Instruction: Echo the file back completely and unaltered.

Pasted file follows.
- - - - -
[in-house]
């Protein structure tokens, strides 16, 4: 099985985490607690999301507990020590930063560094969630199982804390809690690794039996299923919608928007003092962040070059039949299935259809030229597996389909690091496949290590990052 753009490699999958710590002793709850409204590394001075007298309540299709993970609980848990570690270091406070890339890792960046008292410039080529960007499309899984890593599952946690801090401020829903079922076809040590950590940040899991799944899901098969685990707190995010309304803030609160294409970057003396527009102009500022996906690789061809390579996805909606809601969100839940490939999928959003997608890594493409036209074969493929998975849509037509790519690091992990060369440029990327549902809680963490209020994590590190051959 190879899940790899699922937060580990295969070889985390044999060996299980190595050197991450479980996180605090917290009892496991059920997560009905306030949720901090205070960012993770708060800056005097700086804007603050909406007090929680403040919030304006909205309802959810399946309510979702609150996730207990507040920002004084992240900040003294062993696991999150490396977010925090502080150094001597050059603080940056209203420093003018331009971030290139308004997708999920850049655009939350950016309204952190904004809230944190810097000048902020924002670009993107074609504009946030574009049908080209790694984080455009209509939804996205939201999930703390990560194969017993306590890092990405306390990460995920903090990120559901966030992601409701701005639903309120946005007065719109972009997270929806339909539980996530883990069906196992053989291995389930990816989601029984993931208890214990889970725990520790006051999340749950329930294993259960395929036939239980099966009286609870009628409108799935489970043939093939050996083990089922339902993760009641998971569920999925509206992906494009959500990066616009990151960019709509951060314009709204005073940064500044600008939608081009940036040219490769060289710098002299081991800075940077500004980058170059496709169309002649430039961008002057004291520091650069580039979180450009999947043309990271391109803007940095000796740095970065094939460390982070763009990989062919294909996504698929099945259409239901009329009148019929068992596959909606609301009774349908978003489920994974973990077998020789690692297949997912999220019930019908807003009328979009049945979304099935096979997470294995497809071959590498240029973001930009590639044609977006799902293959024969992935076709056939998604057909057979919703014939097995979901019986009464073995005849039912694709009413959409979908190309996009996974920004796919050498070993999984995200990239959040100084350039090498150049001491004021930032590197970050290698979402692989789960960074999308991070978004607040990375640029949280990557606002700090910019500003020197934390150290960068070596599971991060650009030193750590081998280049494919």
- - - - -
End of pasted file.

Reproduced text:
[in-house]
């Protein structure tokens, strides 16, 4: 099985985490607690999301507990020590930063560094969630199982804390809690690794039996299923919608928007003092962040070059039949299935259809030229597996389909690091496949290590990052 753009490699999958710590002793709850409204590394001075007298309540299709993970609980848990570690270091406070890339890792960046008292410039080529960007499309899984890593599952946690801090401020829903079922076809040590950590940040899991799944899901098969685990707190995010309304803030609160294409970057003396527009102009500022996906690789061809390579996805909606809601969100839940490939999928959003997608890594493409036209074969493929998975849509037509790519690091992990060369440029990327549902809680963490209020994590590190051959 190879899940790899699922937060580990295969070889985390044999060996299980190595050197991450479980996180605090917290009892496991059920997560009905306030949720901090205070960012993770708060800056005097700086804007603050909406007090929680403040919030304006909205309802959810399946309510979702609150996730207990507040920002004084992240900040003294062993696991999150490396977010925090502080150094001597050059603080940056209203420093003018331009971030290139308004997708999920850049655009939350950016309204952190904004809230944190810097000048902020924002670009993107074609504009946030574009049908080209790694984080455009209509939804996205939201999930703390990560194969017993306590890092990405306390990460995920903090990120559901966030992601409701701005639903309120946005007065719109972009997270929806339909539980996530883990069906196992053989291995389930990816989601029984993931208890214990889970725990520790006051999340749950329930294993259960395929036939239980099966009286609870009628409108799935489970043939093939050996083990089922339902993760009641998971569920999925509206992906494009959500990066616009990151960019709509951060314009709204005073940064500044600008939608081009940036040219490769060289710098002299081991800075940077500004980058170059496709169309002649430039961008002057004291520091650069580039979180450009999947043309990271391109803007940095000796740095970065094939460390982070763009990989062919294909996504698929099945259409239901009329009148019929068992596959909606609301009774349908978003489920994974973990077998020789690692297949997912999220019930019908807003009328979009049945979304099935096979997470294995497809071959590498240029973001930009590639044609977006799902293959024969992935076709056939998604057909057979919703014939097995979901019986009464073995005849039912694709009413959409979908190309996009996974920004796919050498070993999984995200990239959040100084350039090498150049001491004021930032590197970050290698979402692989789960960074999308991070978004607040990375640029949280990557606002700090910019500003020197934390150290960068070596599971991060650009030193750590081998280049494919």